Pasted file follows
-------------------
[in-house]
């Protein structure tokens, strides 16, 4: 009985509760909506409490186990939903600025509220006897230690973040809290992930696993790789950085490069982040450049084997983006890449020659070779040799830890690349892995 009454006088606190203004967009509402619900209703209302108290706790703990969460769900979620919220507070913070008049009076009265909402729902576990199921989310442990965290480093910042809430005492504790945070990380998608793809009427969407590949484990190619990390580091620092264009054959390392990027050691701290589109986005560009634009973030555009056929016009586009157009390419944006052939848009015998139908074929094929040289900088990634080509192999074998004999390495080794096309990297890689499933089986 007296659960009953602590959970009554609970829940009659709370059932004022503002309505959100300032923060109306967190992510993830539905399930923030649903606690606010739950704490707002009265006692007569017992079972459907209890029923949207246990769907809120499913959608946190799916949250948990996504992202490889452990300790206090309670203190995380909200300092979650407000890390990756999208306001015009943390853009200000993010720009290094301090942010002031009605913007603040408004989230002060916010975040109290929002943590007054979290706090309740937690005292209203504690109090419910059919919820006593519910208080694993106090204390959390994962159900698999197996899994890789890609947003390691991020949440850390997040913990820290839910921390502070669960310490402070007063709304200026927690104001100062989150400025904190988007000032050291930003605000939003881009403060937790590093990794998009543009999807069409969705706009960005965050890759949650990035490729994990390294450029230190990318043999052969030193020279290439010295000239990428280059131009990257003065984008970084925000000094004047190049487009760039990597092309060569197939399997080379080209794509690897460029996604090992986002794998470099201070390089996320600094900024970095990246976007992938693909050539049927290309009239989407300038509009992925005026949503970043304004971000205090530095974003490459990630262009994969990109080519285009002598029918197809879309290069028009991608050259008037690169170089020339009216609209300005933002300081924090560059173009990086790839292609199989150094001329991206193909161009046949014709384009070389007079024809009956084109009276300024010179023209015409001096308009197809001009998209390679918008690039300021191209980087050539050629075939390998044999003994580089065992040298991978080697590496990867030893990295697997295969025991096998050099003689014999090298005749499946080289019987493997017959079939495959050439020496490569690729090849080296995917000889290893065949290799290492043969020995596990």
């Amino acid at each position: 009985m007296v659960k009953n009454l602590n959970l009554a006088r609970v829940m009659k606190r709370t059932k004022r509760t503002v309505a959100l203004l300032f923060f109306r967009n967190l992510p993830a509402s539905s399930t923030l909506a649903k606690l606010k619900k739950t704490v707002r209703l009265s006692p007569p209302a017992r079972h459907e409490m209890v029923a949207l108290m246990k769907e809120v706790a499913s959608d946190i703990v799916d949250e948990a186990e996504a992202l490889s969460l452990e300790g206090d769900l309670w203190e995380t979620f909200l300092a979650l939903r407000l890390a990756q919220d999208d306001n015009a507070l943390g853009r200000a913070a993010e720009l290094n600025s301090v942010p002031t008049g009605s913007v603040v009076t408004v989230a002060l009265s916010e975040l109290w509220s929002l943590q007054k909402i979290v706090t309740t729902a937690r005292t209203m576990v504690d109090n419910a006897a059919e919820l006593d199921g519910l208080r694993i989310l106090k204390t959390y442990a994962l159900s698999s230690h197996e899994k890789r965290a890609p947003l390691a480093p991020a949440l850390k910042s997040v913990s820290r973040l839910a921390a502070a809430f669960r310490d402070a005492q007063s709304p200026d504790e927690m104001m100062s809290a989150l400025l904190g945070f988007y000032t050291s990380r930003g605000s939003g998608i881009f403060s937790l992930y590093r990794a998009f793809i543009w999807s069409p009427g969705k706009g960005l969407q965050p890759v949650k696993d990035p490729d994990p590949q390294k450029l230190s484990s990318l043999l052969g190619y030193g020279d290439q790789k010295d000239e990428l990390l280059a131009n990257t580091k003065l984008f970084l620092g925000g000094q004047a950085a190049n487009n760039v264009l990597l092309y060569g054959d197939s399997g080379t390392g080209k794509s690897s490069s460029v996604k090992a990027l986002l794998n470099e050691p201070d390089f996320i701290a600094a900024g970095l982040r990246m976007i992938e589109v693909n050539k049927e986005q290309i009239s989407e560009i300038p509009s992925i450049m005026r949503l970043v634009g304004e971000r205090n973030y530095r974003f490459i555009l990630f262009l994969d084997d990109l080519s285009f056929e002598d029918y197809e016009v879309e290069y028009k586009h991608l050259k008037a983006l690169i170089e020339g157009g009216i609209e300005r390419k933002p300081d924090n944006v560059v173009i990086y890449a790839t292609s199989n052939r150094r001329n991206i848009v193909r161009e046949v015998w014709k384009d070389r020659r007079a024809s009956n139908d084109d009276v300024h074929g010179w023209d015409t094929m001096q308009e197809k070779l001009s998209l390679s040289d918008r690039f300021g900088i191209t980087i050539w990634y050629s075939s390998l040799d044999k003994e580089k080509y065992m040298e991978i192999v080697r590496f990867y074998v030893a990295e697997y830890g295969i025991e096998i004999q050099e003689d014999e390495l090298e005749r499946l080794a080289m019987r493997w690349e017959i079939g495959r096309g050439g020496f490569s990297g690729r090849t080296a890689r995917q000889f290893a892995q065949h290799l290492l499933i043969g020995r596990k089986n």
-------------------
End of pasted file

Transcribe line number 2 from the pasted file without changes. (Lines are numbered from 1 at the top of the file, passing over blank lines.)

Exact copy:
């Protein structure tokens, strides 16, 4: 009985509760909506409490186990939903600025509220006897230690973040809290992930696993790789950085490069982040450049084997983006890449020659070779040799830890690349892995 009454006088606190203004967009509402619900209703209302108290706790703990969460769900979620919220507070913070008049009076009265909402729902576990199921989310442990965290480093910042809430005492504790945070990380998608793809009427969407590949484990190619990390580091620092264009054959390392990027050691701290589109986005560009634009973030555009056929016009586009157009390419944006052939848009015998139908074929094929040289900088990634080509192999074998004999390495080794096309990297890689499933089986 007296659960009953602590959970009554609970829940009659709370059932004022503002309505959100300032923060109306967190992510993830539905399930923030649903606690606010739950704490707002009265006692007569017992079972459907209890029923949207246990769907809120499913959608946190799916949250948990996504992202490889452990300790206090309670203190995380909200300092979650407000890390990756999208306001015009943390853009200000993010720009290094301090942010002031009605913007603040408004989230002060916010975040109290929002943590007054979290706090309740937690005292209203504690109090419910059919919820006593519910208080694993106090204390959390994962159900698999197996899994890789890609947003390691991020949440850390997040913990820290839910921390502070669960310490402070007063709304200026927690104001100062989150400025904190988007000032050291930003605000939003881009403060937790590093990794998009543009999807069409969705706009960005965050890759949650990035490729994990390294450029230190990318043999052969030193020279290439010295000239990428280059131009990257003065984008970084925000000094004047190049487009760039990597092309060569197939399997080379080209794509690897460029996604090992986002794998470099201070390089996320600094900024970095990246976007992938693909050539049927290309009239989407300038509009992925005026949503970043304004971000205090530095974003490459990630262009994969990109080519285009002598029918197809879309290069028009991608050259008037690169170089020339009216609209300005933002300081924090560059173009990086790839292609199989150094001329991206193909161009046949014709384009070389007079024809009956084109009276300024010179023209015409001096308009197809001009998209390679918008690039300021191209980087050539050629075939390998044999003994580089065992040298991978080697590496990867030893990295697997295969025991096998050099003689014999090298005749499946080289019987493997017959079939495959050439020496490569690729090849080296995917000889290893065949290799290492043969020995596990």